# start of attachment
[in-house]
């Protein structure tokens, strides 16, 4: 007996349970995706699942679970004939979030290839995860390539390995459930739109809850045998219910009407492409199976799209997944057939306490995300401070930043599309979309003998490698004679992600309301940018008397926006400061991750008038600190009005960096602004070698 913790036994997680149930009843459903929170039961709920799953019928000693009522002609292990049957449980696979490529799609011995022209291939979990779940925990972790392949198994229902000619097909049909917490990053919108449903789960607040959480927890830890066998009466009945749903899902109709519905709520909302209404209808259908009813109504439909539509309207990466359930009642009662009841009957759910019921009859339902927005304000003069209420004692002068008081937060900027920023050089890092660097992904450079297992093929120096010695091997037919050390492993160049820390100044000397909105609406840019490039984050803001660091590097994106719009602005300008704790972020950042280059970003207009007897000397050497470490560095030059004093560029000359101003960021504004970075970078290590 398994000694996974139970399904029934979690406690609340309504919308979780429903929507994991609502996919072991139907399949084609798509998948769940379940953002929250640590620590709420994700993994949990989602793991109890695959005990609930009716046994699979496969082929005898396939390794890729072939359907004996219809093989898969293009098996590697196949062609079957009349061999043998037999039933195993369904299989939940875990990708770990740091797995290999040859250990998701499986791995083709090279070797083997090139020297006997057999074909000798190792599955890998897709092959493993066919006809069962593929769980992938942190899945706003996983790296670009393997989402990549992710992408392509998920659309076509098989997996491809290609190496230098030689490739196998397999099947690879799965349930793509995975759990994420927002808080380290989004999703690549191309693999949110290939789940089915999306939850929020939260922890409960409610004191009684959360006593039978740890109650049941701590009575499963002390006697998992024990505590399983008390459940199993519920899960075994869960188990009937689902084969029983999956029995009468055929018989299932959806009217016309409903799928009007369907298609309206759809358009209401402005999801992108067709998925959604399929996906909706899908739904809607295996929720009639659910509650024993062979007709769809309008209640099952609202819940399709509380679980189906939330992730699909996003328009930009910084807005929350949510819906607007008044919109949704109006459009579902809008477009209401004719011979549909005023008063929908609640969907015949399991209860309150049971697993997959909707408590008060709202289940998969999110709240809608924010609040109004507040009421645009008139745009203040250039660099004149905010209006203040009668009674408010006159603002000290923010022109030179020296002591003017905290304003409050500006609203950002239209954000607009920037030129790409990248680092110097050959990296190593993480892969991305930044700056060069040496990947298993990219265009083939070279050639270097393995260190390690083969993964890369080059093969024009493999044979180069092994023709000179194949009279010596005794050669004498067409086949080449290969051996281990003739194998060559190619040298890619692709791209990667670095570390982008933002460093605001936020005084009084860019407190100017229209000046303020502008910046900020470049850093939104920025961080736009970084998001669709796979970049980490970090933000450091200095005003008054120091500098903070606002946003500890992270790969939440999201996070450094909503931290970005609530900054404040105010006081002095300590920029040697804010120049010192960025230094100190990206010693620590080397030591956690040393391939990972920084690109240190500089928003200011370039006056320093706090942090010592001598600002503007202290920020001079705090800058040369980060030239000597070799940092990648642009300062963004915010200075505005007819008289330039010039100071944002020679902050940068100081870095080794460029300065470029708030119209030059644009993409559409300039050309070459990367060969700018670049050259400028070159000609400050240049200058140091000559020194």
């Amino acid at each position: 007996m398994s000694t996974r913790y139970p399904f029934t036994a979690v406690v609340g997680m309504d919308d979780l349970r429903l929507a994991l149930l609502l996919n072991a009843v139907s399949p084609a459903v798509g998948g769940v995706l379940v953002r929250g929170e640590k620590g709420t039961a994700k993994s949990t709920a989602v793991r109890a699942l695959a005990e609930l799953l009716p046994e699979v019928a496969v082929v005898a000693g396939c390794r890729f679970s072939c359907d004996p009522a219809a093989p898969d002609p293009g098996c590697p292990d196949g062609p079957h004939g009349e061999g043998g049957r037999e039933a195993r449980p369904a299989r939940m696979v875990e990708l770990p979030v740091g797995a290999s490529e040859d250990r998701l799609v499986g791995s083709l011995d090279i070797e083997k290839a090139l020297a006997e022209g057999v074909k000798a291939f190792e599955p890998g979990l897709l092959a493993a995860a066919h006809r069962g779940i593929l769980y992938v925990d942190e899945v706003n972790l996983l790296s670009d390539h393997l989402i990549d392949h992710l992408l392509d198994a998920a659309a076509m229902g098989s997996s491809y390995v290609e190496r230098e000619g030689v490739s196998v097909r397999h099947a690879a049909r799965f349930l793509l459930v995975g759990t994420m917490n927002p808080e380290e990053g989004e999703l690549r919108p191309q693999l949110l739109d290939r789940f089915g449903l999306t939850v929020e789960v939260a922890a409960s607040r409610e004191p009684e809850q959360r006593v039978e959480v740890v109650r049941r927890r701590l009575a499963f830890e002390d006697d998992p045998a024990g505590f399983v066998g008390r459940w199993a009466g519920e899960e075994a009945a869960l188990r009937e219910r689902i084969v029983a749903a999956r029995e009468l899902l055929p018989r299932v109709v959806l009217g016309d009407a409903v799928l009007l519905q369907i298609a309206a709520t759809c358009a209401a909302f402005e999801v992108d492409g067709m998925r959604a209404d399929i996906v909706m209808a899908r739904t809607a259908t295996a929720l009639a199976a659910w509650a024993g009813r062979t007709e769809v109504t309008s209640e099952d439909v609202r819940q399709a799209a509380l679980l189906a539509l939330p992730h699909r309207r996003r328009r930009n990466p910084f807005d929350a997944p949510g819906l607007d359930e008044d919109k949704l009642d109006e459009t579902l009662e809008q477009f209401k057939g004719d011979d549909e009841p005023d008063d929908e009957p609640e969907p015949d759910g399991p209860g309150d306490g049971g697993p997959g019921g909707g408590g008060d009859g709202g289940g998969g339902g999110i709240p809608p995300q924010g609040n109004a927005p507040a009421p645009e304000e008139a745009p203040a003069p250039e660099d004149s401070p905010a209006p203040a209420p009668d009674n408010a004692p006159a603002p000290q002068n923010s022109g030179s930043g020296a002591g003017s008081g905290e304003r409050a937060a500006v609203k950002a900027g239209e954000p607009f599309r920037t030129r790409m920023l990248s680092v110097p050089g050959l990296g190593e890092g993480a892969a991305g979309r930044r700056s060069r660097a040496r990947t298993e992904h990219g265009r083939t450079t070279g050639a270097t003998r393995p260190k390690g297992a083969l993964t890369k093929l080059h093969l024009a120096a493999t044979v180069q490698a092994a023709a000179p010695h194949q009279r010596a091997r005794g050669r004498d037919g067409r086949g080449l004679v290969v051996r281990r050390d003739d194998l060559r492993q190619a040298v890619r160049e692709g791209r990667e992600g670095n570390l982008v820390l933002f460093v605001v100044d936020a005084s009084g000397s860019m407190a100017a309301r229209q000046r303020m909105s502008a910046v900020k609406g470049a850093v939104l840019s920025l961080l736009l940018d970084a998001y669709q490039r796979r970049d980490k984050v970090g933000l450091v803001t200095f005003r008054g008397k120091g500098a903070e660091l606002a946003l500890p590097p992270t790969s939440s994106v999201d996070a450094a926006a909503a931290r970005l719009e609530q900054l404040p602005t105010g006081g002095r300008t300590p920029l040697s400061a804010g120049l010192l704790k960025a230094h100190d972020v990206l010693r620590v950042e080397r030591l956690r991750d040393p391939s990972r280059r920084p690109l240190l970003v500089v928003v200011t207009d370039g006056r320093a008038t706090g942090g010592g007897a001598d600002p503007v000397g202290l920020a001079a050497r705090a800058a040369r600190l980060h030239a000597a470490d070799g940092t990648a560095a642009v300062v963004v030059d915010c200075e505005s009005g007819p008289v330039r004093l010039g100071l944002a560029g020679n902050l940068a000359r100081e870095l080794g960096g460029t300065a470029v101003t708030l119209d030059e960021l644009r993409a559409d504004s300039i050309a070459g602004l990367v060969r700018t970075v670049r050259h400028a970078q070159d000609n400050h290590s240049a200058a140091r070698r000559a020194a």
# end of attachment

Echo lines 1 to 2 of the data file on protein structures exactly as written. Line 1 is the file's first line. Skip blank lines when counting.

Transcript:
[in-house]
């Protein structure tokens, strides 16, 4: 007996349970995706699942679970004939979030290839995860390539390995459930739109809850045998219910009407492409199976799209997944057939306490995300401070930043599309979309003998490698004679992600309301940018008397926006400061991750008038600190009005960096602004070698 913790036994997680149930009843459903929170039961709920799953019928000693009522002609292990049957449980696979490529799609011995022209291939979990779940925990972790392949198994229902000619097909049909917490990053919108449903789960607040959480927890830890066998009466009945749903899902109709519905709520909302209404209808259908009813109504439909539509309207990466359930009642009662009841009957759910019921009859339902927005304000003069209420004692002068008081937060900027920023050089890092660097992904450079297992093929120096010695091997037919050390492993160049820390100044000397909105609406840019490039984050803001660091590097994106719009602005300008704790972020950042280059970003207009007897000397050497470490560095030059004093560029000359101003960021504004970075970078290590 398994000694996974139970399904029934979690406690609340309504919308979780429903929507994991609502996919072991139907399949084609798509998948769940379940953002929250640590620590709420994700993994949990989602793991109890695959005990609930009716046994699979496969082929005898396939390794890729072939359907004996219809093989898969293009098996590697196949062609079957009349061999043998037999039933195993369904299989939940875990990708770990740091797995290999040859250990998701499986791995083709090279070797083997090139020297006997057999074909000798190792599955890998897709092959493993066919006809069962593929769980992938942190899945706003996983790296670009393997989402990549992710992408392509998920659309076509098989997996491809290609190496230098030689490739196998397999099947690879799965349930793509995975759990994420927002808080380290989004999703690549191309693999949110290939789940089915999306939850929020939260922890409960409610004191009684959360006593039978740890109650049941701590009575499963002390006697998992024990505590399983008390459940199993519920899960075994869960188990009937689902084969029983999956029995009468055929018989299932959806009217016309409903799928009007369907298609309206759809358009209401402005999801992108067709998925959604399929996906909706899908739904809607295996929720009639659910509650024993062979007709769809309008209640099952609202819940399709509380679980189906939330992730699909996003328009930009910084807005929350949510819906607007008044919109949704109006459009579902809008477009209401004719011979549909005023008063929908609640969907015949399991209860309150049971697993997959909707408590008060709202289940998969999110709240809608924010609040109004507040009421645009008139745009203040250039660099004149905010209006203040009668009674408010006159603002000290923010022109030179020296002591003017905290304003409050500006609203950002239209954000607009920037030129790409990248680092110097050959990296190593993480892969991305930044700056060069040496990947298993990219265009083939070279050639270097393995260190390690083969993964890369080059093969024009493999044979180069092994023709000179194949009279010596005794050669004498067409086949080449290969051996281990003739194998060559190619040298890619692709791209990667670095570390982008933002460093605001936020005084009084860019407190100017229209000046303020502008910046900020470049850093939104920025961080736009970084998001669709796979970049980490970090933000450091200095005003008054120091500098903070606002946003500890992270790969939440999201996070450094909503931290970005609530900054404040105010006081002095300590920029040697804010120049010192960025230094100190990206010693620590080397030591956690040393391939990972920084690109240190500089928003200011370039006056320093706090942090010592001598600002503007202290920020001079705090800058040369980060030239000597070799940092990648642009300062963004915010200075505005007819008289330039010039100071944002020679902050940068100081870095080794460029300065470029708030119209030059644009993409559409300039050309070459990367060969700018670049050259400028070159000609400050240049200058140091000559020194």